The tensions between India and Pakistan are once again touching a crescendo. With border tensions having escalated during past few days, now followed by belligerent statements from the political and military leadership of both countries, the situation is certainly far from being just a routine. Interestingly as has always been the case, both countries are blaming each-other for violating the ceasefire along the Line of Control (LoC) in Jammu and Kashmir. Both claim it is the other side which resorts to firing and shelling and that their own forces are only retaliating in a “befitting” manner. In the prevailing confusion, it is impossible for anyone to ascertain the reality as to who actually the aggressor is, and who is retaliating in defence. But irrespective of who could and should actually be blamed, fact of the matter remains that innocent people on either side of the border, those who live and work close to the LoC – the poor people of Jammu and Kashmir in both sides — are once again at the receiving end of the Indo-Pak hostilities.
Now the question is: why is all that is happening along the LoC and international border in J&K, happening? Is India deliberately raising the temperatures along the borders as the new elections are approaching? Or is Pakistan doing it in retaliation to India’s spurning its latest peace initiatives in the aftermath of two countries agreeing to open Kartarpur corridor? Or is it that both the countries are doing it under some tacit understanding so as to ease their respective domestic political pressures? There are certainly many more reasons which could be cited as being the possible motivation for the each party to do what all they are doing along the LoC in Jammu and Kashmir.
However, whatever the cause, the unfortunate reality again is that the people of Jammu and Kashmir are once again caught between the guns of two countries. The protracted conflict between the two neighbours, which has been raging since their inception in 1947, is as ever, still being fought in Jammu and Kashmir over the heads of the poor people of this God forsaken region. And what is still more unfortunate is — that it is the strategic thinkers of the two countries sitting in New Delhi and Islamabad who determine the fate of the people of living along both sides of the Line of Control. Both sides have always used the latter (J&K people) as cannon fodder for their strategic grand-plans — sometimes to settle scores against one another; sometimes to appeal to, and deal with their domestic constituencies, and problems respectively; and sometimes to communicate something else to the international audiences! If the history of their past engagements – be they on the borders or even across the dialogue tables, is taken as a pointer, one has a reason not to hope much – neither from their belligerent war talk nor from their willingness for parleys as and when they come alternatively. Yes this approach is rooted in pessimism, but unfortunately people of Jammu and Kashmir have very little reason to be optimistic about India and Pakistan relations showing any improvement in near future.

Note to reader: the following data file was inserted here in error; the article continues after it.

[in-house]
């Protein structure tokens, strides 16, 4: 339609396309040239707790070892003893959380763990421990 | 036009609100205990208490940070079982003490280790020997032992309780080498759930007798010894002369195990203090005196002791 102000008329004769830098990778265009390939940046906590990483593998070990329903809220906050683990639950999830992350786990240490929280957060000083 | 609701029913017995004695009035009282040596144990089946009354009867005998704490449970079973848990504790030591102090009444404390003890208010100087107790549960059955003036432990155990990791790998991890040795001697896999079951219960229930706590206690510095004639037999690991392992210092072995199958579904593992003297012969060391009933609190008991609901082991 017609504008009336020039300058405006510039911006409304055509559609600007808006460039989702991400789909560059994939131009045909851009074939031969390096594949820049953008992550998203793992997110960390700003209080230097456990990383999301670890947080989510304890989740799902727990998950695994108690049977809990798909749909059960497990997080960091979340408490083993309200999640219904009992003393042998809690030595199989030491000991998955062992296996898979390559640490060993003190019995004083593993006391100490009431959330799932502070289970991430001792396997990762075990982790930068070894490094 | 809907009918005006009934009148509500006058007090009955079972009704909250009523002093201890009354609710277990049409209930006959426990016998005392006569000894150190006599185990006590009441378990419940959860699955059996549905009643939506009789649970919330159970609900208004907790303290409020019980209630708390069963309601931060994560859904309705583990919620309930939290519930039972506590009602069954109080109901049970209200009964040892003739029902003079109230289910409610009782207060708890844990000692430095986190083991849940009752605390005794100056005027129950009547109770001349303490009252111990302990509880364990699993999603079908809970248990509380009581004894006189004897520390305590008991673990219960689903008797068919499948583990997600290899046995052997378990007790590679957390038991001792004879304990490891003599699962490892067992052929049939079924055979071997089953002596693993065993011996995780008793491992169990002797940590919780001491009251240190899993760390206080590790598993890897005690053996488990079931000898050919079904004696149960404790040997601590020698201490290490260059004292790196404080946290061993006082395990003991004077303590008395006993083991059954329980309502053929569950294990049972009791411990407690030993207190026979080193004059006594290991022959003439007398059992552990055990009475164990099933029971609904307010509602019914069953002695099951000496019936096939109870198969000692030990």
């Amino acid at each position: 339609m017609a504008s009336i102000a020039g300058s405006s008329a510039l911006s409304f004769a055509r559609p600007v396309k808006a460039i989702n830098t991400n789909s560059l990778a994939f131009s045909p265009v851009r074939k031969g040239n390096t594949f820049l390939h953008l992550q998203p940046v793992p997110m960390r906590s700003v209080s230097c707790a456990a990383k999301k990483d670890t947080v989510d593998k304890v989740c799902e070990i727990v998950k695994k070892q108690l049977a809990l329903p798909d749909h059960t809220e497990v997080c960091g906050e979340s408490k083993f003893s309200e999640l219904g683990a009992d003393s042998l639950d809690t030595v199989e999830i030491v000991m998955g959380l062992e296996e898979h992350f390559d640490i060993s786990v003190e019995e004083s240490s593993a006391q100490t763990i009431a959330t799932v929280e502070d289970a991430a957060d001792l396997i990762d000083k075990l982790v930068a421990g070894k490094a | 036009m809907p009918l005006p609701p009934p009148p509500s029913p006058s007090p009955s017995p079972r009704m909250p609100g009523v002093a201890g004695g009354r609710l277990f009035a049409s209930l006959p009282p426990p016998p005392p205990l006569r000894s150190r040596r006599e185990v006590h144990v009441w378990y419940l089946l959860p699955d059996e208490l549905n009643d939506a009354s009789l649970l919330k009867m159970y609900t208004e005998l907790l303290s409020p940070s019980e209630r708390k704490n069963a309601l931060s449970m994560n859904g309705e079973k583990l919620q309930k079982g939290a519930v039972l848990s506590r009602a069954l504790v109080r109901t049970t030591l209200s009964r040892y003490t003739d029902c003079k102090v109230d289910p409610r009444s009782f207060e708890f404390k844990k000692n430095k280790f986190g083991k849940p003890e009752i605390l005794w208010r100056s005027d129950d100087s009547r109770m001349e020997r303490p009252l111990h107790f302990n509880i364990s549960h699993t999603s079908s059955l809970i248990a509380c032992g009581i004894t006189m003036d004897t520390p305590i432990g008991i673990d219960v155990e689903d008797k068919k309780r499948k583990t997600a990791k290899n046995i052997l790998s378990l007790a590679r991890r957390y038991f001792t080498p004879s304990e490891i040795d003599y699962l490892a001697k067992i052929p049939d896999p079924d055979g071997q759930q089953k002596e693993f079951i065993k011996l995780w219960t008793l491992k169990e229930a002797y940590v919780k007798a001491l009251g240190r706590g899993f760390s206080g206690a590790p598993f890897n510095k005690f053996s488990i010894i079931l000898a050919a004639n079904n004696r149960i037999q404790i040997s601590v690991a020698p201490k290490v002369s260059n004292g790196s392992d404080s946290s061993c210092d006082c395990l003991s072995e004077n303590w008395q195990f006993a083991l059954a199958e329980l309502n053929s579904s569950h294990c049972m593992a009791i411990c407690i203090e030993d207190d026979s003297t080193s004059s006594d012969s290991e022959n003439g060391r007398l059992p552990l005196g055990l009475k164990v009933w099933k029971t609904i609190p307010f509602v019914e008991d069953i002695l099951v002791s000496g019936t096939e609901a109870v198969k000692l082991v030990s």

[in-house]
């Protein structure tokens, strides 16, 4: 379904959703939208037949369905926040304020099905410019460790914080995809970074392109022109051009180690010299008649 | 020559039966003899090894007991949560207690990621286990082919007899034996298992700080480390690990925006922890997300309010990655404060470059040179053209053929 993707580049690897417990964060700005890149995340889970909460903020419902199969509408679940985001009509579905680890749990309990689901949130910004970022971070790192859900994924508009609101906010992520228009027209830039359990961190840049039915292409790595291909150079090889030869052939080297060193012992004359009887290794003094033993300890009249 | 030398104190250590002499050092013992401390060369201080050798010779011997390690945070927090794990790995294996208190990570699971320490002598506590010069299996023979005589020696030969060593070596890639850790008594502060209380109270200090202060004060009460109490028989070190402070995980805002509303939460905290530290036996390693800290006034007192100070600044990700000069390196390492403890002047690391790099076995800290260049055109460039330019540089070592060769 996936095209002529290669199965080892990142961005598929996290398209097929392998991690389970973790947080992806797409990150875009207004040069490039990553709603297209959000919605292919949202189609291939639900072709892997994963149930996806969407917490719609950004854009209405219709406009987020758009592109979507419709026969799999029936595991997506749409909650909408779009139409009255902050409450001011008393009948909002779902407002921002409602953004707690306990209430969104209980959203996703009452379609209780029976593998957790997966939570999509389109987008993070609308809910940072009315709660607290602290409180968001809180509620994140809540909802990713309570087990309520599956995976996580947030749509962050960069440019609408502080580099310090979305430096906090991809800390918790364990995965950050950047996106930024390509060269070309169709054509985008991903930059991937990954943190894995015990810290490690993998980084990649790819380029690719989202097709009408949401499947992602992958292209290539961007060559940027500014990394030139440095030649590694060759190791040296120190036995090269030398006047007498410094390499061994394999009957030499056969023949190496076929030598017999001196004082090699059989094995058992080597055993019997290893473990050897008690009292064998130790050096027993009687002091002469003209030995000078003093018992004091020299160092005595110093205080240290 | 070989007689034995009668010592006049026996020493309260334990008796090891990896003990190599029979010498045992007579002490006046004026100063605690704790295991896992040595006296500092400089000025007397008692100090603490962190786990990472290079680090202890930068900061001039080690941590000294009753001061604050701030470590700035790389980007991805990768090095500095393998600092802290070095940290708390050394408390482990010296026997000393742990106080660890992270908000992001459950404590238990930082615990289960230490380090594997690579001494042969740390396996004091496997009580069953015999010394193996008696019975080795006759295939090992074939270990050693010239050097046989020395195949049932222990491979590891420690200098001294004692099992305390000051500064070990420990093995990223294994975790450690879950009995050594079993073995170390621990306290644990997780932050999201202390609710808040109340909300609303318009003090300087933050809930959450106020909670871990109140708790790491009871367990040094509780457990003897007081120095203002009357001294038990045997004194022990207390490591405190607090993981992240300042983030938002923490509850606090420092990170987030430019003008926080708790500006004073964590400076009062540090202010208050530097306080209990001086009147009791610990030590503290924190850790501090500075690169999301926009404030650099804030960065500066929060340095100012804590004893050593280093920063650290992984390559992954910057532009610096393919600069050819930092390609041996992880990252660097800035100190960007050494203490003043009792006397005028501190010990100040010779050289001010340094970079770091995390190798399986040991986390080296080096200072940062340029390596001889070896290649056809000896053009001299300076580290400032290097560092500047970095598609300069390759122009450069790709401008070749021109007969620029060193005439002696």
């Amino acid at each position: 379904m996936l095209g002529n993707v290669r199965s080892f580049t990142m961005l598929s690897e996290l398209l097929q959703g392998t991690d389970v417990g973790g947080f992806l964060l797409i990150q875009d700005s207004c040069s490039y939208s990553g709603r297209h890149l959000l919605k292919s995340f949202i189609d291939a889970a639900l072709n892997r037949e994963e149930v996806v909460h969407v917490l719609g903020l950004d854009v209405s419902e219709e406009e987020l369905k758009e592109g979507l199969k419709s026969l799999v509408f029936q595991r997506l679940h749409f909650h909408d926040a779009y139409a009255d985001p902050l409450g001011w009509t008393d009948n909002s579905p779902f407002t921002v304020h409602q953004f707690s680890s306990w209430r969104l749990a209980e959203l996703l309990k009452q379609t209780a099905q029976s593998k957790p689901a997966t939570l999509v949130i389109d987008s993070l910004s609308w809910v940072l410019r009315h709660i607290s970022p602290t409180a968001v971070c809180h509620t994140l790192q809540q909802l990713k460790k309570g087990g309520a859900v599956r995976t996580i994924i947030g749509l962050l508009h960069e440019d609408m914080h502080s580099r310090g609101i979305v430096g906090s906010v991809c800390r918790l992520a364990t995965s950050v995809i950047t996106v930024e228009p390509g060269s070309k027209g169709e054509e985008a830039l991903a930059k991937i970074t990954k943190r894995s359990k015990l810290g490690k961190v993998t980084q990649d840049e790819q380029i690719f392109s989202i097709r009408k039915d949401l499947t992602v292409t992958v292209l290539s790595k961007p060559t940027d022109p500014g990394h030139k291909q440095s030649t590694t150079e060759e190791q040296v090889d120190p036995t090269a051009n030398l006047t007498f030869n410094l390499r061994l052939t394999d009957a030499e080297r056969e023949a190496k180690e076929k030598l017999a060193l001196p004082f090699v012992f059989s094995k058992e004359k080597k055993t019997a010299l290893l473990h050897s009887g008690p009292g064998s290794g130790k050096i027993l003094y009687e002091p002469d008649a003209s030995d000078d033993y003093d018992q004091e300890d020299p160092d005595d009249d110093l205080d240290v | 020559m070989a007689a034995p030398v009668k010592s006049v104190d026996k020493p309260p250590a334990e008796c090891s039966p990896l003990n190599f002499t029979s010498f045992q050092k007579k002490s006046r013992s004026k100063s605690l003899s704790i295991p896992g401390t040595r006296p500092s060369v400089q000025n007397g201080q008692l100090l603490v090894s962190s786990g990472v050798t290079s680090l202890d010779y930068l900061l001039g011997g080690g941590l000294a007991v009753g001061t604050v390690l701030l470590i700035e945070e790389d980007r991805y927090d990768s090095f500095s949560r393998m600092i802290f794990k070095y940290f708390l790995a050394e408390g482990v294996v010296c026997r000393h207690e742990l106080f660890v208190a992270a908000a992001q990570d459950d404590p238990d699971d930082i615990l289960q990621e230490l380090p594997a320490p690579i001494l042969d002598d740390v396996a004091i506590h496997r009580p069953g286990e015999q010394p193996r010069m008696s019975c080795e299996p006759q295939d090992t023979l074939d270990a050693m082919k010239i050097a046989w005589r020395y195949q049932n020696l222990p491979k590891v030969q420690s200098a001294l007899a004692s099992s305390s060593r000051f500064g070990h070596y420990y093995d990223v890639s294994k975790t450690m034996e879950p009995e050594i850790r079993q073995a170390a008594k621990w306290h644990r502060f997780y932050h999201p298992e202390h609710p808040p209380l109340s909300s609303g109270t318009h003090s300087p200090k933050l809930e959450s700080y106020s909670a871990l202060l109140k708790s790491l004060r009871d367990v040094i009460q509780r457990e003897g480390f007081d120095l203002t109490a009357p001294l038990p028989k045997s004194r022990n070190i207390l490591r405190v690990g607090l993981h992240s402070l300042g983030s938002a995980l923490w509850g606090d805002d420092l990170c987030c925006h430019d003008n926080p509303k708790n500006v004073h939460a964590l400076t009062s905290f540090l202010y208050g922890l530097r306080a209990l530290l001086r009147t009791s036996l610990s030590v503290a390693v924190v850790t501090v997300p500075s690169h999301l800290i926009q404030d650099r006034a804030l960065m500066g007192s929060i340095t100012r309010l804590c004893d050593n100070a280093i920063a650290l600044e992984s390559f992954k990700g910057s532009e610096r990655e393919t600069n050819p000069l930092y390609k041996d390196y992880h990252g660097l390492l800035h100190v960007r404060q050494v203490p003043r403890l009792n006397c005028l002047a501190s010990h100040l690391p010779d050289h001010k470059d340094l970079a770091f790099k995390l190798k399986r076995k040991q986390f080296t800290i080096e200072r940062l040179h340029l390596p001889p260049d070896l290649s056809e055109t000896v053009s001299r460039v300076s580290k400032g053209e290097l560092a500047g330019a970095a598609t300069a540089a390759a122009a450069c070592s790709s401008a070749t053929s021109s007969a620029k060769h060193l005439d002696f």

It goes without saying that war is no longer the ultimate arbiter of disputes, nor is it any longer seen as an acceptable way of dispute resolution. History of conflicts world-over is replete with the evidence suggesting that with or without war, disputes are ultimately resolved and settled only through talks. But in case of India and Pakistan, both the options have so far yielded nothing. They have fought wars – both full-blown conventional as well as low-intensity proxy campaigns, as well as high-pitched diplomatic battles; and they have time and again even talked about their problems and issues both directly as well as through intermediaries, at multiple tracks – track-I track-II and the like, yet there has hardly been any headway in their disputes and relationships. So one really wonders how long it is going to take for the two to understand that they can’t wish each-other away. That they will have to live with each-other as neighbours as they can’t change their geography. But what they can certainly change is their history — by charting a new course by agreeing to talk their differences out and backing up the initiative with a resolve to sustain such talks come what may. Continuing and sustaining the negotiation process is what holds promise for the future of entire South Asia and the world, besides being a fitting reply to all the spoilers, within and without.